The Debate

instrumentation: wind symphony orchestra

year: 2008-9


program notes
Two stories, or extra-musical inspirations, are behind this piece. The first is a quote by Emil Ludwig: “debate is the death of conversation.” I picture a seemingly-sophisticated debate between four characters, portrayed in the piece by groups A to D. Each of my group has a distinguishing feature (The harp for A, low brass for B, piano for C, etc). They also have things in common, both in terms of their instrumentation, size, and lastly in terms of the musical material they’re identified with. The percussion instruments form a semi-circle around the four groups, and provide a backdrop to the story: they’re the environment, the outside world, with a logic and organization of its. This organization sometimes aligns really well with the ongoing story (epiphanies of sorts), and at other times provide a stark contrast and lack of concern with the center-stage events. The debate begins with each ‘individual’ stating their points at length, and they take turn to speak. As the process unfolds, however, the participants begin interrupting one another more and more frequently, and disregarding each other’s utterances, such that musically, there is less and less interaction between the material of one section and another. As the level of activity and hostility increases, shouting of sorts dominates the debate, and this maximal level is juxtaposed with its antithesis: complete silence. The lack of ‘speech’, in this case, functions as both the opposite of shouting, and the flip-side of the same medal – as in the net result is the same.
Another important inspiration was an experience I had of watching a movie (“The Life of David Gale”) on an airplane. I only joined the viewing of the film 20 minutes in, and as such, had no clear idea what was happening until close to the end, when the full story finally made sense to me. This worked as an amazing revelation, and I found the movie absolutely amazing for that reason. A few months later, I decided to watch the film again, this time starting from the beginning. Much to my disappointment, I found that seeing the opening made the direction of the film so obvious as to make the ‘revelation’ moment actually impossible. It was too predictable. I chose to have my Debate begin a third of the way through, and featured the true ‘beginning’ of the discussion after the shouting match and the silence it dissolves into. Once the overlapping material is reached, the music fades out, and the ‘film’ stops.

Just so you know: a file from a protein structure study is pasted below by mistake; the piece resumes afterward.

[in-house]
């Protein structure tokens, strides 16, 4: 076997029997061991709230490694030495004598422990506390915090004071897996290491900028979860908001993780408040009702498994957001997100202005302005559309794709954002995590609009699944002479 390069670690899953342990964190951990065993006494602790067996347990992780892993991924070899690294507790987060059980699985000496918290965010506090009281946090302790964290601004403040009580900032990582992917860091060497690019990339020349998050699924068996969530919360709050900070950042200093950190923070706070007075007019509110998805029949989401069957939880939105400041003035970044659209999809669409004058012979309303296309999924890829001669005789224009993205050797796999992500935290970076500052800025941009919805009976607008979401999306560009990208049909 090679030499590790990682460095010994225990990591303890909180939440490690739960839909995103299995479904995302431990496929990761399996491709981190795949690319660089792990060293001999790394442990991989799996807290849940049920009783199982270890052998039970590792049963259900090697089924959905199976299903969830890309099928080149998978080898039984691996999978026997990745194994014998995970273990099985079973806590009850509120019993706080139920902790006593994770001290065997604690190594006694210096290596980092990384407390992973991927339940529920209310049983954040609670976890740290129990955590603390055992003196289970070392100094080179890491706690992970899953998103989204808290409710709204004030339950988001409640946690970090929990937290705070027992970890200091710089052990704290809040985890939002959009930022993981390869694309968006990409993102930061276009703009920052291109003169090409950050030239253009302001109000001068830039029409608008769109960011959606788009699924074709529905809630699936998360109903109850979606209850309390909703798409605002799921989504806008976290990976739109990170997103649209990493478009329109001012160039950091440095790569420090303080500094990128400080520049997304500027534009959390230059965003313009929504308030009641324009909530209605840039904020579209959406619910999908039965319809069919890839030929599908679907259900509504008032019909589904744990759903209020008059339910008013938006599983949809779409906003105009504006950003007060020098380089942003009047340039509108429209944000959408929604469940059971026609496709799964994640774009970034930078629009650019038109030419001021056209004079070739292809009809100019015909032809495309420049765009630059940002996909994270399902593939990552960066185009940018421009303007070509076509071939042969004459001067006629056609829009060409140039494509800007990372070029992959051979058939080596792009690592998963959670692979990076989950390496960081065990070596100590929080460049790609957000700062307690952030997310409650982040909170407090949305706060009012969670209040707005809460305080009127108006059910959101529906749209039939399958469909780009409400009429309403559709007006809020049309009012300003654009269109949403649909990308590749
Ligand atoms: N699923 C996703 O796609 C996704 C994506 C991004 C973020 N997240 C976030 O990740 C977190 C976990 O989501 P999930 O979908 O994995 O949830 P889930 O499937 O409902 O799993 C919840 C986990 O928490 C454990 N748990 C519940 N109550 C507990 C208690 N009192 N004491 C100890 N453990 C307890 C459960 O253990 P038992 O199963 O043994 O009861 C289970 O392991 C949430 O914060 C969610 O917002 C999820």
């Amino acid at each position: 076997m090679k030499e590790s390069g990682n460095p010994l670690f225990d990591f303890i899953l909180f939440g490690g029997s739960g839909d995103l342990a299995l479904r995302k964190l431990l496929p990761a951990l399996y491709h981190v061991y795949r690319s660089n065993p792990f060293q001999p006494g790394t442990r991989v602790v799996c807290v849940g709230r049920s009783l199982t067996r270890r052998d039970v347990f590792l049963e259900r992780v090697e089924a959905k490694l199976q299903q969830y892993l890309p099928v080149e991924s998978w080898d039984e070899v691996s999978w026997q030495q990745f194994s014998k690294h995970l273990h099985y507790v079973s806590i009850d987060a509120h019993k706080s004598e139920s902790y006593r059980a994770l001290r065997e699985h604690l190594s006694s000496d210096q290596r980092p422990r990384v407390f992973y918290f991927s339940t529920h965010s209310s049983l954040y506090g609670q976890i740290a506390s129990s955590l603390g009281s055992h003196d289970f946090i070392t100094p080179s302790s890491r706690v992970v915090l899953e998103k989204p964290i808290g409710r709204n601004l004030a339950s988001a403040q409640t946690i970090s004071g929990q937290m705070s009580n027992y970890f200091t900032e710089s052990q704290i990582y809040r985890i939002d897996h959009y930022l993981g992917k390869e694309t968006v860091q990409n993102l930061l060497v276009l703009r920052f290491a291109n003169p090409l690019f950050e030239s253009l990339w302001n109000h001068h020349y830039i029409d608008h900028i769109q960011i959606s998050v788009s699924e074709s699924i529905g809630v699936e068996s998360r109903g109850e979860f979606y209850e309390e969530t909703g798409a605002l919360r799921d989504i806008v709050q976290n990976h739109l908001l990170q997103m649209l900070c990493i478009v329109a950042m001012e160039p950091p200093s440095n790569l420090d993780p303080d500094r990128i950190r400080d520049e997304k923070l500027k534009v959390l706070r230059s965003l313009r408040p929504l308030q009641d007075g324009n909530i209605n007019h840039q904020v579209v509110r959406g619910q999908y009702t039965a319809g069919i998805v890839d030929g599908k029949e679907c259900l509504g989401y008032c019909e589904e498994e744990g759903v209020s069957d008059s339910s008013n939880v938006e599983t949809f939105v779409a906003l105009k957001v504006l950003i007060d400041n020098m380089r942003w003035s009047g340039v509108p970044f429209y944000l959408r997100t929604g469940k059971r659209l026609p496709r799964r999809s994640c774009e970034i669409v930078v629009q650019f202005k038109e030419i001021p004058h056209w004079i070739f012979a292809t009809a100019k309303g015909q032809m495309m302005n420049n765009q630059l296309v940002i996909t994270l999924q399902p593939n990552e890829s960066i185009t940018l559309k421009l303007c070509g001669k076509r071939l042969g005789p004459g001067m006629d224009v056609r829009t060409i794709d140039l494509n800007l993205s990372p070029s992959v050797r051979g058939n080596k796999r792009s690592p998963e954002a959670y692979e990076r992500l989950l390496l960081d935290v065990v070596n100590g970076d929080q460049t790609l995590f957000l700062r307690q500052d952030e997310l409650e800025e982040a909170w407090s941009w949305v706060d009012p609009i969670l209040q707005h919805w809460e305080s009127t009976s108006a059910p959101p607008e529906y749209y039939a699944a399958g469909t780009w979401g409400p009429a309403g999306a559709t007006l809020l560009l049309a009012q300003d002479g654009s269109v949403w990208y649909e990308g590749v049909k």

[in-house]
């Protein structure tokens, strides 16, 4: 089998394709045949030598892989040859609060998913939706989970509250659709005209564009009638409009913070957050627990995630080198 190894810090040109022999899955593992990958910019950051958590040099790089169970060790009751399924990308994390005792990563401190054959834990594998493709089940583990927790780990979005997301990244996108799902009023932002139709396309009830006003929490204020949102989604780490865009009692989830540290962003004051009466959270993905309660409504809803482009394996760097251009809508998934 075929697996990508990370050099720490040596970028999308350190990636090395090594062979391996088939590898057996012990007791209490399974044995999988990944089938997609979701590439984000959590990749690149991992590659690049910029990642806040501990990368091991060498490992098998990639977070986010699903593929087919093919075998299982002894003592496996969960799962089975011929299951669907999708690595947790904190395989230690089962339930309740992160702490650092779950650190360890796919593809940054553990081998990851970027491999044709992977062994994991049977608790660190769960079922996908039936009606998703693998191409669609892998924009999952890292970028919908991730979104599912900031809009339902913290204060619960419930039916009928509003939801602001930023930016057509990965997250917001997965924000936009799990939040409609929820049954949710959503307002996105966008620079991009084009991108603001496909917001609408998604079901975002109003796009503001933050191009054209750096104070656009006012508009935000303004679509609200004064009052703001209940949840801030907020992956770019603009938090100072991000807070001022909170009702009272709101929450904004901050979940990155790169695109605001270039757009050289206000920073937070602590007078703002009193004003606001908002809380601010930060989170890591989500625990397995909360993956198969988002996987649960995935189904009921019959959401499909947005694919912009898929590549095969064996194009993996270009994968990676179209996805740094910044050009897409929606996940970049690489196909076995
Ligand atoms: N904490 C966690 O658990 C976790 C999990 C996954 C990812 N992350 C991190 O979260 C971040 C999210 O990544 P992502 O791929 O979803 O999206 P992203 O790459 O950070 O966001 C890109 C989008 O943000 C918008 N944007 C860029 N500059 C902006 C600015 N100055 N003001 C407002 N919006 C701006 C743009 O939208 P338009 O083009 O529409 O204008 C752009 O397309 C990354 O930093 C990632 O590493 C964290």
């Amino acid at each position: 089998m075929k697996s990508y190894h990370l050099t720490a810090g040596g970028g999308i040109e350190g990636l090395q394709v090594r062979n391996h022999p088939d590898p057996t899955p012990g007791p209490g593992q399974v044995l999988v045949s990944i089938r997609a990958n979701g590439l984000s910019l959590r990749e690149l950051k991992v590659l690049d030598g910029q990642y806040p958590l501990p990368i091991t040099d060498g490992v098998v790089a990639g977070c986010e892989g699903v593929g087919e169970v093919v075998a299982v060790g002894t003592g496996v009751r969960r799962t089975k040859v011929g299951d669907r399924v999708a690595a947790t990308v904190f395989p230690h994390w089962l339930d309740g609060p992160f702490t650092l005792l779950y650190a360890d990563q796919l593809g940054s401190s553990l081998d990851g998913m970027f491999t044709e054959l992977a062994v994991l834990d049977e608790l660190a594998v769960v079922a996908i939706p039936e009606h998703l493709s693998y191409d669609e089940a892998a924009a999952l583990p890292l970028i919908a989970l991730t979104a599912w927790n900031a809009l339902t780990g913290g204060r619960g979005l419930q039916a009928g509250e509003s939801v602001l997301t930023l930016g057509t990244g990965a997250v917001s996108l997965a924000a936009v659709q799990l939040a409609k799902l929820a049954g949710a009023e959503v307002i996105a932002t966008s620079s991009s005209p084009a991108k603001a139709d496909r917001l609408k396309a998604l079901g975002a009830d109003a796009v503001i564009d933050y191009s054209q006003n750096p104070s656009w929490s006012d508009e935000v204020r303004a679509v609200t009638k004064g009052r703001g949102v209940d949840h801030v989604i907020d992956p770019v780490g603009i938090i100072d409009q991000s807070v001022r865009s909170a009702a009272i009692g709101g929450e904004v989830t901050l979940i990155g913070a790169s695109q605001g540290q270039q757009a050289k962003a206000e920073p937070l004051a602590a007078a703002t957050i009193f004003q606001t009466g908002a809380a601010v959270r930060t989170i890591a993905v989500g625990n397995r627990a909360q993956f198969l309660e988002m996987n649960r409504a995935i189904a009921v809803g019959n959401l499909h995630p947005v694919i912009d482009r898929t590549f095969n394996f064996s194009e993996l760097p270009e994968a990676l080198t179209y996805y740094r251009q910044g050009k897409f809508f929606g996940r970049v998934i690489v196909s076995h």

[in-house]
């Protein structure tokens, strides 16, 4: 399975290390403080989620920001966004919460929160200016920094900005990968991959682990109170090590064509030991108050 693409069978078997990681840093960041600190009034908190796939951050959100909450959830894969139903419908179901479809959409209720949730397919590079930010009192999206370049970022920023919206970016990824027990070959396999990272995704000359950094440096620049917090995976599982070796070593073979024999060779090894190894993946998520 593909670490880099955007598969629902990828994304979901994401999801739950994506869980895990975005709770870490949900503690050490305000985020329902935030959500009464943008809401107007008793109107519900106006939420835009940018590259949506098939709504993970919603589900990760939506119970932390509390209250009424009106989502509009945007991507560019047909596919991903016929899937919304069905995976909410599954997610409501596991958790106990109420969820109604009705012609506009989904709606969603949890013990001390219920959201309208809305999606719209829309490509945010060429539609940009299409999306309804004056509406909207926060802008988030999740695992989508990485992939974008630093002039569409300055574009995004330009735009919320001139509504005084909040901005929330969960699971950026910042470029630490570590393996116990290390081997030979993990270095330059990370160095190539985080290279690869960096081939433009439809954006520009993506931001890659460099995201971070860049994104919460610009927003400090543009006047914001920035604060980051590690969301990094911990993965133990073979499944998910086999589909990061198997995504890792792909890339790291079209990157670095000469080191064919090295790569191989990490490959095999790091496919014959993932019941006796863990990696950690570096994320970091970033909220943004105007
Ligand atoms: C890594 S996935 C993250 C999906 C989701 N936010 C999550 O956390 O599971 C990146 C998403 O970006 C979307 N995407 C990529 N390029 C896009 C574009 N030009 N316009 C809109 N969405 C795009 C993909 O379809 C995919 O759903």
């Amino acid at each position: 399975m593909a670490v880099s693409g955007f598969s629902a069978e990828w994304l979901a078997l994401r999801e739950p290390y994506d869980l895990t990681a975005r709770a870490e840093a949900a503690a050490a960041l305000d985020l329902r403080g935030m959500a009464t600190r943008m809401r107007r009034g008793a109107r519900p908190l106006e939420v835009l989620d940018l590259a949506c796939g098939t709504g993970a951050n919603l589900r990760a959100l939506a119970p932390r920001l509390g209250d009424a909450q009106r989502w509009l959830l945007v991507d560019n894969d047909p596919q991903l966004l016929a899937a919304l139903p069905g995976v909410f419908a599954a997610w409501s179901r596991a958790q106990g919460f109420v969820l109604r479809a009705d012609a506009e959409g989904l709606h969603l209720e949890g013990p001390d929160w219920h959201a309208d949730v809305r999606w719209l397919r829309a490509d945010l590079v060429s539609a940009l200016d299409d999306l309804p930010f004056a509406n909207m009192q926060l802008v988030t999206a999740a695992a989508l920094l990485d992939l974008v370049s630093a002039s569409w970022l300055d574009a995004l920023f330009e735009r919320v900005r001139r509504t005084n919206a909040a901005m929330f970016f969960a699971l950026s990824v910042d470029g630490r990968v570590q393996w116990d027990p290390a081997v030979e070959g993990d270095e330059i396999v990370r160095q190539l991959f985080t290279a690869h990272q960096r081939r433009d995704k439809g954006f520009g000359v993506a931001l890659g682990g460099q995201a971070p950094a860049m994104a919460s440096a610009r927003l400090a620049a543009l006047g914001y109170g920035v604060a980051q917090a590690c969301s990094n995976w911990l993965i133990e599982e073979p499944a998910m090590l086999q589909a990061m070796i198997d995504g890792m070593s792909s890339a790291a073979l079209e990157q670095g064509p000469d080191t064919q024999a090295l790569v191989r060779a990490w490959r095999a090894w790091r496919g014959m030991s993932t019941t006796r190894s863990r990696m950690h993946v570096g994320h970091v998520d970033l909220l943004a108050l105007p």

I wrote this piece for Professor Alain Cazes and the McGill Wind Symphony Orchestra as the composer in residence for the ensemble for 2008-9.

performance history

Première and only performance by the McGill University Wind Symphony Orchestra, conducted by Alain Cazes, on December 1st, 2009, in Pollack Hall, Montréal, QC, Canada.
download the score